Shooting interests hampered by where I live

Discussion in 'General Gun Discussions' started by Jason_W, Aug 13, 2011.

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  1. Jason_W

    Jason_W Member

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    Unfortunately, the only job I was able to land after a long period of unemployment is in an area that disallows all hunting and shooting.

    The nearest range is more than an hour drive and there are often events going on that cause it to be closed to general use.

    The nearest chunk of public, huntable land is also well over an hour away and I'm in a state that prohibits Sunday hunting for no logical reason I can determine. It's frustrating, depressing, and I'm starting to feel pretty homesick for northern Vermont where I grew up.
     
  2. Creade

    Creade Member

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    Hopefully the new job allows you a bit of vacation here and there that you can squeeze in some hunting trips.
     
  3. HOOfan_1

    HOOfan_1 Member

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    What state? Very few don't allow Sunday Hunting....and all of those are part of the original 13 colonies

    Bills have been proposed for allowing Sunday hunting in Virginia and never get out of committee. None of the politicians can give even the slightest reasonable answer for why.
     
  4. Jason_W

    Jason_W Member

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    I'm in Maine. While Maine is known as a sportsman's paradise, the problem is that most of the open hunting land is very far away from the few places in the state where there are jobs. Additionally, the lay of the land makes travel take a lot longer than you would expect given the mileage to your destination.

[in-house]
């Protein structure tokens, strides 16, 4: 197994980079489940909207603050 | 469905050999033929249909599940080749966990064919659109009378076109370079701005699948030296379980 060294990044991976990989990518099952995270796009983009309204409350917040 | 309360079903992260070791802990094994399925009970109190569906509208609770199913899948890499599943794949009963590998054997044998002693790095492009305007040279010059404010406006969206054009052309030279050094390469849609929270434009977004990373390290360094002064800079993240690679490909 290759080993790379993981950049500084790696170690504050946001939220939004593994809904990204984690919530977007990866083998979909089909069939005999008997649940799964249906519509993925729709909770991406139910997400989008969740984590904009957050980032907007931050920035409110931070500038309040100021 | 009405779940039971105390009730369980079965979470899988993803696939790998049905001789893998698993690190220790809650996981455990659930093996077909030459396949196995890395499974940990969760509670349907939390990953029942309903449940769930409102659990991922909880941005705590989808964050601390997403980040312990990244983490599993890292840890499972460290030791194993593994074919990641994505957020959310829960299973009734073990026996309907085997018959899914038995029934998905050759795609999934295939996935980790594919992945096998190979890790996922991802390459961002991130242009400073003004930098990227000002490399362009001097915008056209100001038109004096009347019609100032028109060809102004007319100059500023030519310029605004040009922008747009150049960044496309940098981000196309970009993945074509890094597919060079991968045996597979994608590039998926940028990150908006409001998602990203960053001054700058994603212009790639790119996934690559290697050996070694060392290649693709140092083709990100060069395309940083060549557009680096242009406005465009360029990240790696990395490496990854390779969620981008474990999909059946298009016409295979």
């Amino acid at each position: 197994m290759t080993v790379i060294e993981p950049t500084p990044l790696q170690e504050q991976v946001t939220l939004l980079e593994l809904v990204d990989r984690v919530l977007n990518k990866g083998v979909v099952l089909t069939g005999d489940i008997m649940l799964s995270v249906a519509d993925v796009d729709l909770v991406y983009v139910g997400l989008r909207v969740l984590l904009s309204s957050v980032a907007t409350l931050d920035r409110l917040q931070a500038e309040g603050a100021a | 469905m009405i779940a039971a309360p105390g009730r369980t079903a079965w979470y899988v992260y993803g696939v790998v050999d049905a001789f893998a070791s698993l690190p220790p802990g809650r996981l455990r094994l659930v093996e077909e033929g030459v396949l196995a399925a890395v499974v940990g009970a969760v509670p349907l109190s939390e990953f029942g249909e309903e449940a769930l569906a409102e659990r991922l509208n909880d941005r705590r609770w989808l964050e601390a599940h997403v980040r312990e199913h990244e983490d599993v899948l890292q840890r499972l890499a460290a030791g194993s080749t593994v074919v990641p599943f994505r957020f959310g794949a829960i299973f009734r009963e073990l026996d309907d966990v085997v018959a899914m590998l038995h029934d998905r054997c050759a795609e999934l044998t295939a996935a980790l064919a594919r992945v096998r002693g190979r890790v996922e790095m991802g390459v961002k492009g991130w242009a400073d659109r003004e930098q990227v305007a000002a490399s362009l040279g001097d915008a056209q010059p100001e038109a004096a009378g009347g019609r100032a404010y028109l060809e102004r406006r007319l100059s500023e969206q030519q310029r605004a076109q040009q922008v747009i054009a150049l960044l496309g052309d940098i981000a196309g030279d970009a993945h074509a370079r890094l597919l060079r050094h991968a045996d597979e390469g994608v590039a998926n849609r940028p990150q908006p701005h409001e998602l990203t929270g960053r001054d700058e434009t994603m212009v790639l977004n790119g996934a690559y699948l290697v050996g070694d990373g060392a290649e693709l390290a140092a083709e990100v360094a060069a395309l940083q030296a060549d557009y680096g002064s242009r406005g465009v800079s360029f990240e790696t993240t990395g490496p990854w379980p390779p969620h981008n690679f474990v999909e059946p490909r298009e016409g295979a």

The Sunday hunting ban makes no sense to me either. Apparently, proposals to end the ban are usually hamstrung by landowners who threaten to post their land if Sunday hunting is allowed. It's incredibly biased against those who work for a living.
     
  5. zombienerd

    zombienerd Member

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    I was living in Brunswick/Bath, ME from 2005-2008. Bath, ME has signs posted at every entrance to the city that Shotgun/Rifle/Pistol hunting is Illegal in the town's borders. Blackpowder firearms only.

    I always chuckled at those signs. Never understood why.
     
  6. Jason_W

    Jason_W Member

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    I think the rules in Brunswick have changed. My wife's family lives there and the last time I was in the Brunswick town office, they had a notice up describing the area as being shotgun/handgun/muzzleloader only.

    what gets me is that in Maine, if I don't have a CCW permit and I disassemble my guns, lock it in a case, and the n tuck the case under the back seat of my truck, I could potentially be charged with carrying a concealed weapon whereas if I had it uncased on the seat, I'm fine.

    Yeah, I miss Vermont where a person can pretty much do whatever they want.
     
  7. HOOfan_1

    HOOfan_1 Member

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    The landowners should post their land whether there is Sunday hunting or not. I wouldn't dream of tramping on private land without first getting written permission from the landowner and of course I would follow their wishes.

    Seems like more politician BS and lies to me...
     
  8. oneounceload

    oneounceload member

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    An hour really isn't THAT far away - I do it regularly to a few clubs
     
  9. JellyJar

    JellyJar Member

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    Perhaps there are others in your new area that feel the same way. Perhaps all of you could get together and open a private range.
     
  10. Kliegl

    Kliegl member

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    I went to a high school that had a sister school in Bath. Crazy people up there.
     
  11. benEzra

    benEzra Moderator Emeritus